NO. 7 Jermyn Street in Liverpool has more than historical tales and stories of adventures of sailors from the shores of Malaya. Once the home away from home for sailors from the Malay world, the three-storey building — situated in the Merseyside city of Liverpool — went into a sad state of derelict and disrepair.
There had been several attempts to repair and renovate it, but the centre, where Malaysian students and those living locally had gathered, and the hub of activities for Malay sailors and their friends from neighbouring shores, remained neglected for quite a few years now. Efforts to turn the building — acquired in the early sixties — into a community house for Malaysians living there and those visiting remain a dream.
Recently, Pak Cik Md Nor, now in his 80s, one of the few remaining Malay sailors and another member, Jantan Lisut, decided that they should do something to bring No. 7 Jermyn Street back to its glory days, and serve a purpose for Malaysians here and visiting.
Jantan, in his spare time, with the help of Malaysian students there, had been putting in whatever work they could to make the house habitable again.
“But I am not a qualified electrician; we need to do the wiring, put in the boiler, radiator, etc. A lot of work has to be done on the house before it can be used again,” said Jantan, who not only spends his free time there, but also his own money for the sake of rebuilding the clubhouse, which was also featured in the recent movie Pulang about a son’s search for his sailor father.
Unlike other Malay sailors who worked with the British Merchant Navy ships, Jantan sailed with the Malaysian navy as well as haj vessels ferrying pilgrims from Malaysia to Jeddah.
He is now taking a break from doing the renovation work and is back in Malaysia — in his own words, in search of generous Malaysians who could fund the rebuilding of the clubhouse now known as Malaysia House which could potentially be a meeting place, activity centre and cheap accommodation for visiting Malaysians.
Since Pulang hit the screen, it has drawn a lot of renewed interest in the lives of the old Malay sailors who used to sail the world since the early thirties. Young able-bodied men, such as Othman, the main character in the movie, who hailed from Melaka, would make a beeline for the Singapore docks where British Merchant ships recruited deckhands for their voyage around the world.
It was Othman’s son, Omar who went searching for his father in Liverpool in the sixties and was helped by Pak Cik Md Nor, once chairman of the clubhouse.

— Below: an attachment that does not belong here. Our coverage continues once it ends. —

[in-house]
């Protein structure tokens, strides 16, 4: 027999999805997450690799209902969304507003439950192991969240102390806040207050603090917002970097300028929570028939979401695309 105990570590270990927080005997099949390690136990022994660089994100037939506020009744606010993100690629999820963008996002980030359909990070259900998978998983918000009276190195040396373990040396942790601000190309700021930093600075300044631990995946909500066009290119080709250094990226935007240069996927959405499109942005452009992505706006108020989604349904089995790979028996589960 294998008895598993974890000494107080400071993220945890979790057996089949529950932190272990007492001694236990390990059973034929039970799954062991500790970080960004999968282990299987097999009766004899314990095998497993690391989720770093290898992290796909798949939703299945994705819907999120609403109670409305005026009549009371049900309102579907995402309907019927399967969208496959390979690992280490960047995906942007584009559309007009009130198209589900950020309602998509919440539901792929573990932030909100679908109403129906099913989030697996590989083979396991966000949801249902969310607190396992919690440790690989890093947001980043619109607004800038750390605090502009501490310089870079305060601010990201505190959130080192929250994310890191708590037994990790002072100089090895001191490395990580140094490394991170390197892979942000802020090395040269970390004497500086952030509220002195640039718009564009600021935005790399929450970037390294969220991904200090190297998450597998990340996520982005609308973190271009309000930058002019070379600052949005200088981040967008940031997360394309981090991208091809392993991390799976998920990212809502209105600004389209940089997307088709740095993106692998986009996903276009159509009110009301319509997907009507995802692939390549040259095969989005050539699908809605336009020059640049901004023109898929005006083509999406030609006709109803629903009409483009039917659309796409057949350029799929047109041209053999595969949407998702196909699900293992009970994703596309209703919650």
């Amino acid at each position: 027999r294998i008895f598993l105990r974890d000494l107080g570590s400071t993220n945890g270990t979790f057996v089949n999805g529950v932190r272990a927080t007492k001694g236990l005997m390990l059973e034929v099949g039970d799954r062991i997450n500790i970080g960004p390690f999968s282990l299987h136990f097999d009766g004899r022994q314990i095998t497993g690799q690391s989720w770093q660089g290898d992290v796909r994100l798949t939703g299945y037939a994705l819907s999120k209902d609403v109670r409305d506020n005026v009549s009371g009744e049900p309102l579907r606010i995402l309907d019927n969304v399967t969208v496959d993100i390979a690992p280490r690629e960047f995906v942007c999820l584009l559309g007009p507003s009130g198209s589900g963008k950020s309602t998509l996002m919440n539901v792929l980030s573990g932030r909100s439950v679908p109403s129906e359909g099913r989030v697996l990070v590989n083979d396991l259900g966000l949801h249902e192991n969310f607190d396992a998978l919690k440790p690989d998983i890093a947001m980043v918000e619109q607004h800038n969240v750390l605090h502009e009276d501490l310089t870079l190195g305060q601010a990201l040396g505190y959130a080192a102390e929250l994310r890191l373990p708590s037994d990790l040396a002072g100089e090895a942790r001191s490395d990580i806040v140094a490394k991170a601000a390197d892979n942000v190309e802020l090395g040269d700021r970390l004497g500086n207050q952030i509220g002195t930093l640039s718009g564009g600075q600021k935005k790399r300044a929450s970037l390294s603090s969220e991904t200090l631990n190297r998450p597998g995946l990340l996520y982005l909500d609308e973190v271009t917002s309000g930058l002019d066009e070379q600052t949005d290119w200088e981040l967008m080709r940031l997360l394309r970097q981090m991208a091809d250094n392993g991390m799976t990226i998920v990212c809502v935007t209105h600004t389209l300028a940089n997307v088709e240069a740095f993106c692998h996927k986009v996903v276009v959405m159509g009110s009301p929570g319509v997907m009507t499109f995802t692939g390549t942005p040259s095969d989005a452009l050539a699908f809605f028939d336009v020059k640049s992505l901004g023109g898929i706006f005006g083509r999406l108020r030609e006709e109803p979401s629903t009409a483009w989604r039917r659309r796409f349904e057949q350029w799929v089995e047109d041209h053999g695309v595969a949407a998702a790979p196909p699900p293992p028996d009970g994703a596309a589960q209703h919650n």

A lot of people pledged help when a documentary on the making of the movie was aired. But that was it and nothing more. And it is such a pity to allow such a potentially wonderful project to go neglected because of a lack of funds.
Jantan and Pak Cik Md Nor had planned to provide a surau and enough rooms for families visiting their children studying here.
There are halal butchers and a mosque nearby and also public transport just up the street. Fans of Liverpool Football Club who are visiting need not look any further for accommodation, once the renovation is done.
Students transiting while looking for accommodation would also find this place useful — that is once it can be completed.
Malaysian students have always been a huge part of the association. It was a place they went for Hari Raya celebrations, when they missed the company of the elders for some chat and advice, and even enjoyed listening to stories from the high seas told by the Pak Cik sailors. It is not unlike a Malaysia Hall.
When I visited the place in the early 90s I met a lot of students who went to help out with bits and bobs around the place while Pak Cik Kahar cooked and Pak Cik Md Nor and others regaled them with stories from the high seas. The late Pak Cik Arshad, although by then was already suffering badly from Parkinson’s disease, would frequent the place to be with the young students he took under his wings as he would his own grandchildren.
Many young officers from the Royal Malaysian Navy who went to study in Liverpool also used to gather at the clubhouse. I am sure they have wonderful memories there too.
When I met up with Pak Cik Md Nor last year for the making of the documentary for Pulang, he appealed to former students and others who had enjoyed the hospitality of the place to help.
“I would like to appeal to these former students, to people who had come and been with us those days, those people who found solace and made it their meeting place, help us in whatever way you can,” he had said.
He said a grant of £25,000 (RM132,000) had been given by the council to restore the front as well as the back portion of the house. However, that is not enough. More needs to be done to make the place fit for people to live in.
Pak Cik Md Nor remembered the days when young sailors used to meet up in cafes and bars as there was no meeting place.
“We needed a place for the community and for sailors who came back after a stint at sea. At first, we rented a shophouse from an Arab. But it was not suitable.
Then several old seamen pooled to get he r s om e money and bought this place for £1,700. Haji Bahazim who lived next door helped to look after it,” Pak Cik Md Nor said. It was he who then registered it as a community centre which then allowed them to receive grants from the council.
Sadly, the place soon went into a state of disrepair. At one time, it was at risk of being repossessed.
An effort to collect money through crowd funding is a possibility and this is in the pipeline.
An estimated £30,000 would suffice to complete the repair that is already underway. Soon, hopefully with the generosity of wellwishers, No.7 Jermyn Street will be abuzz with activities again.